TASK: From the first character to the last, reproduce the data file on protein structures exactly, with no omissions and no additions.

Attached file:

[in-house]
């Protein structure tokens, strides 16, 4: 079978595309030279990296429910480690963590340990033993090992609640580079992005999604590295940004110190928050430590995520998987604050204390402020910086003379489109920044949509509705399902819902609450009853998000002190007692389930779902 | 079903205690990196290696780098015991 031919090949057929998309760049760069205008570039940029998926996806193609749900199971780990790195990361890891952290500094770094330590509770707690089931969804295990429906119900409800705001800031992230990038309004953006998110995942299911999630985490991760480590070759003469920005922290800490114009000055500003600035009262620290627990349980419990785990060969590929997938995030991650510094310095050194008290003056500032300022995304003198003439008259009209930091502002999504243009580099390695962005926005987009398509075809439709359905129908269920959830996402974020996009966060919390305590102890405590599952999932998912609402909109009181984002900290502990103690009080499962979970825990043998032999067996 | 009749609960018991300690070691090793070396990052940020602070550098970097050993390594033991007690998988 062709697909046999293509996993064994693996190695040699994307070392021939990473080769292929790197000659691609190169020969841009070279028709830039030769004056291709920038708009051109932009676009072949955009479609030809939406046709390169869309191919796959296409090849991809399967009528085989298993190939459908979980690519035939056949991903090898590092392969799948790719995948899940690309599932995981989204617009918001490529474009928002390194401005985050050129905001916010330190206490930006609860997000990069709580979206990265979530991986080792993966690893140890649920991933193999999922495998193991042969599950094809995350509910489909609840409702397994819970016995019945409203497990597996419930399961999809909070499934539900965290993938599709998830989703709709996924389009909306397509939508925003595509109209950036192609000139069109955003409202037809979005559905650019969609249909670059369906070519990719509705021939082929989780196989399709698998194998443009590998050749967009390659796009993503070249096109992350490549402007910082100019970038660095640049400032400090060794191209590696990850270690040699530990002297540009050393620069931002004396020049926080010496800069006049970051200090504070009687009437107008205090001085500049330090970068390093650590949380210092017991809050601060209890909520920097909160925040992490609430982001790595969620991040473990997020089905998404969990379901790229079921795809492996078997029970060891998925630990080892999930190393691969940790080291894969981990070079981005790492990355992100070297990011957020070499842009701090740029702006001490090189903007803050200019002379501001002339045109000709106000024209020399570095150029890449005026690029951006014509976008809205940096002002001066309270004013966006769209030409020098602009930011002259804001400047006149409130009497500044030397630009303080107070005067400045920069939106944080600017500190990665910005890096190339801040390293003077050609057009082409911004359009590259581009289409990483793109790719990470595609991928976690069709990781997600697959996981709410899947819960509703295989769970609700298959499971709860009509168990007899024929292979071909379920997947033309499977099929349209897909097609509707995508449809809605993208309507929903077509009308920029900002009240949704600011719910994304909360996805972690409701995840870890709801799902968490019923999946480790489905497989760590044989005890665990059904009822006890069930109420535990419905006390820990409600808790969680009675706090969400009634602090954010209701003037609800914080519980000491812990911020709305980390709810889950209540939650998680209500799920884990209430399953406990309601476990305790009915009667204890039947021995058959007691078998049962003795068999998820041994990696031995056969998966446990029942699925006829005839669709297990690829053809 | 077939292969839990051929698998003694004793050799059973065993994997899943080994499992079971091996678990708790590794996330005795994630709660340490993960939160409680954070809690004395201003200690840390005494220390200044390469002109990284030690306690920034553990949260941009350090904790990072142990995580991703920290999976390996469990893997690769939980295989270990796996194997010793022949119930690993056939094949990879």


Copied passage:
[in-house]
């Protein structure tokens, strides 16, 4: 079978595309030279990296429910480690963590340990033993090992609640580079992005999604590295940004110190928050430590995520998987604050204390402020910086003379489109920044949509509705399902819902609450009853998000002190007692389930779902 | 079903205690990196290696780098015991 031919090949057929998309760049760069205008570039940029998926996806193609749900199971780990790195990361890891952290500094770094330590509770707690089931969804295990429906119900409800705001800031992230990038309004953006998110995942299911999630985490991760480590070759003469920005922290800490114009000055500003600035009262620290627990349980419990785990060969590929997938995030991650510094310095050194008290003056500032300022995304003198003439008259009209930091502002999504243009580099390695962005926005987009398509075809439709359905129908269920959830996402974020996009966060919390305590102890405590599952999932998912609402909109009181984002900290502990103690009080499962979970825990043998032999067996 | 009749609960018991300690070691090793070396990052940020602070550098970097050993390594033991007690998988 062709697909046999293509996993064994693996190695040699994307070392021939990473080769292929790197000659691609190169020969841009070279028709830039030769004056291709920038708009051109932009676009072949955009479609030809939406046709390169869309191919796959296409090849991809399967009528085989298993190939459908979980690519035939056949991903090898590092392969799948790719995948899940690309599932995981989204617009918001490529474009928002390194401005985050050129905001916010330190206490930006609860997000990069709580979206990265979530991986080792993966690893140890649920991933193999999922495998193991042969599950094809995350509910489909609840409702397994819970016995019945409203497990597996419930399961999809909070499934539900965290993938599709998830989703709709996924389009909306397509939508925003595509109209950036192609000139069109955003409202037809979005559905650019969609249909670059369906070519990719509705021939082929989780196989399709698998194998443009590998050749967009390659796009993503070249096109992350490549402007910082100019970038660095640049400032400090060794191209590696990850270690040699530990002297540009050393620069931002004396020049926080010496800069006049970051200090504070009687009437107008205090001085500049330090970068390093650590949380210092017991809050601060209890909520920097909160925040992490609430982001790595969620991040473990997020089905998404969990379901790229079921795809492996078997029970060891998925630990080892999930190393691969940790080291894969981990070079981005790492990355992100070297990011957020070499842009701090740029702006001490090189903007803050200019002379501001002339045109000709106000024209020399570095150029890449005026690029951006014509976008809205940096002002001066309270004013966006769209030409020098602009930011002259804001400047006149409130009497500044030397630009303080107070005067400045920069939106944080600017500190990665910005890096190339801040390293003077050609057009082409911004359009590259581009289409990483793109790719990470595609991928976690069709990781997600697959996981709410899947819960509703295989769970609700298959499971709860009509168990007899024929292979071909379920997947033309499977099929349209897909097609509707995508449809809605993208309507929903077509009308920029900002009240949704600011719910994304909360996805972690409701995840870890709801799902968490019923999946480790489905497989760590044989005890665990059904009822006890069930109420535990419905006390820990409600808790969680009675706090969400009634602090954010209701003037609800914080519980000491812990911020709305980390709810889950209540939650998680209500799920884990209430399953406990309601476990305790009915009667204890039947021995058959007691078998049962003795068999998820041994990696031995056969998966446990029942699925006829005839669709297990690829053809 | 077939292969839990051929698998003694004793050799059973065993994997899943080994499992079971091996678990708790590794996330005795994630709660340490993960939160409680954070809690004395201003200690840390005494220390200044390469002109990284030690306690920034553990949260941009350090904790990072142990995580991703920290999976390996469990893997690769939980295989270990796996194997010793022949119930690993056939094949990879």